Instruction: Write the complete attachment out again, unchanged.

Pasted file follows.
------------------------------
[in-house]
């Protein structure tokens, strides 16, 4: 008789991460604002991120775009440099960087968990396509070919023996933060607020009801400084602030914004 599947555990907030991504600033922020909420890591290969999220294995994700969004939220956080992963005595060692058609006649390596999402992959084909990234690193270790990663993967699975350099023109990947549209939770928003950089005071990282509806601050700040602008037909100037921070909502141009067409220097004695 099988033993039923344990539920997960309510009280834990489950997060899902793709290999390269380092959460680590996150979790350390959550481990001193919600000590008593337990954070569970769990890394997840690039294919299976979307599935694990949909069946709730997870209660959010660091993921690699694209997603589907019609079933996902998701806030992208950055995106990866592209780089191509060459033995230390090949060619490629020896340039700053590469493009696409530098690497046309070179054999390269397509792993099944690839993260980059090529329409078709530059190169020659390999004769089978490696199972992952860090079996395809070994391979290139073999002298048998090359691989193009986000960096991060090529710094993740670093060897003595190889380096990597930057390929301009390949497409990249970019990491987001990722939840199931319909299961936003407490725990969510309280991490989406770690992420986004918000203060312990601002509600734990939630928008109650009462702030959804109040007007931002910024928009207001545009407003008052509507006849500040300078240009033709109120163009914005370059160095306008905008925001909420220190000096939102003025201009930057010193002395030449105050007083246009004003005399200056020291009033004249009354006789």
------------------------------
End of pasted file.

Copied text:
[in-house]
């Protein structure tokens, strides 16, 4: 008789991460604002991120775009440099960087968990396509070919023996933060607020009801400084602030914004 599947555990907030991504600033922020909420890591290969999220294995994700969004939220956080992963005595060692058609006649390596999402992959084909990234690193270790990663993967699975350099023109990947549209939770928003950089005071990282509806601050700040602008037909100037921070909502141009067409220097004695 099988033993039923344990539920997960309510009280834990489950997060899902793709290999390269380092959460680590996150979790350390959550481990001193919600000590008593337990954070569970769990890394997840690039294919299976979307599935694990949909069946709730997870209660959010660091993921690699694209997603589907019609079933996902998701806030992208950055995106990866592209780089191509060459033995230390090949060619490629020896340039700053590469493009696409530098690497046309070179054999390269397509792993099944690839993260980059090529329409078709530059190169020659390999004769089978490696199972992952860090079996395809070994391979290139073999002298048998090359691989193009986000960096991060090529710094993740670093060897003595190889380096990597930057390929301009390949497409990249970019990491987001990722939840199931319909299961936003407490725990969510309280991490989406770690992420986004918000203060312990601002509600734990939630928008109650009462702030959804109040007007931002910024928009207001545009407003008052509507006849500040300078240009033709109120163009914005370059160095306008905008925001909420220190000096939102003025201009930057010193002395030449105050007083246009004003005399200056020291009033004249009354006789």